The moral code of book-buying

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bookbuyingI have never met a student at Fairfield who genuinely likes the University bookstore, and for good reason.

The University bookstore’s books are excessively overpriced when compared to almost any other book source, especially online retailers like the Amazon.com marketplace and Half.com.

Even worse, the bookstore is notorious for its unreasonable policies when it comes to the buyback session at the end of the semester.’

Yes, the bookstore does pay in cash, but it will not buy old editions or books that teachers are not using the next semester. Even when members of the staff do take your book, the money that you receive for it is ridiculously reduced compared to what the store will charge for the same book when it sells it to your fellow student the next semester.

Regardless of all of this, the real issue at hand, and the issue that can be solved, is the faculty’s thoughtless attitude toward the book-buying process.

When communication between the bookstore and the faculty fails, students and their wallets invariably suffer.

I have experienced and heard many horror stories from fellow students about problems with the booklist that professors send to the University bookstore, because when you try to buy a book online, you run the risk that it will be the wrong book and you will not be able to sell it back.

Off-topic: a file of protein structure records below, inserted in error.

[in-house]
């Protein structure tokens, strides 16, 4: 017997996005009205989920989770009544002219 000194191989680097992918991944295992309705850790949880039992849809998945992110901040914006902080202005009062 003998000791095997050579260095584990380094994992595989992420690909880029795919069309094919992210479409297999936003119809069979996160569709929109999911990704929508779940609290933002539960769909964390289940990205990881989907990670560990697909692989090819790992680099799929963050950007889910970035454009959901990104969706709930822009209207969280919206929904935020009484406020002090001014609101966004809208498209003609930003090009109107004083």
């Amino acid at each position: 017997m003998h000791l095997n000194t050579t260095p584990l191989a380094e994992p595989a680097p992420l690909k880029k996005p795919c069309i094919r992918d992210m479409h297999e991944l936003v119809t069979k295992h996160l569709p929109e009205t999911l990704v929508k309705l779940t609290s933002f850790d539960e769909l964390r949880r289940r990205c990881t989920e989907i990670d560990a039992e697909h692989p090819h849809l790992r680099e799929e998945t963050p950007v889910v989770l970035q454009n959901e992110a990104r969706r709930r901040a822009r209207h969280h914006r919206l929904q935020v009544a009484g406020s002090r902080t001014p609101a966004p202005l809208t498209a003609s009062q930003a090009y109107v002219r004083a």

I have used Amazon to buy books that professors listed on the bookstore Web site only to find that my professor changed his or her mind and took the book off the list, costing me $45.’

I bought a book called ‘News Reporting and Writing’ that was actually supposed to be listed as ‘News Writing and Reporting.’ A total loss of $50.’

I bought books that my professor never referenced once, and books that included a CD-ROM for an extra $20 that I never even put in my computer.’

Professors, maybe you do not realize that what you are doing is hurting your students. However, in these economic times, it is imperative that you take a look at the following guidelines and do what you can to make the weight on our bank accounts a little bit lighter.

1. Be Accurate
Write down exactly the books that you need. Specify the edition; if you do not need the most recent one, say so, because the newest edition is always much more expensive than the second-newest. If you do not need the DVD included, specify that also.

2. Be Fair
Do not include books that you do not actually need. Utilize the indications of ‘necessary’ versus ‘suggested.” If you are putting some of your books up on the electronic reserve, tell your students that there is another, free source for their textbooks.

3. Be Considerate
In selecting your books, keep in mind price as well as quality. Also, do not ask us to buy more than five or six, unless they are inexpensive novels for a literature class or something similar. We have at least four other classes to buy for as well.

4. Think Ahead
Choose textbooks that you think will be used again in future courses. Please do not switch them every semester, because if you do not put in your request for the same book for the following semester, students cannot even try to sell them back at the University bookstore.

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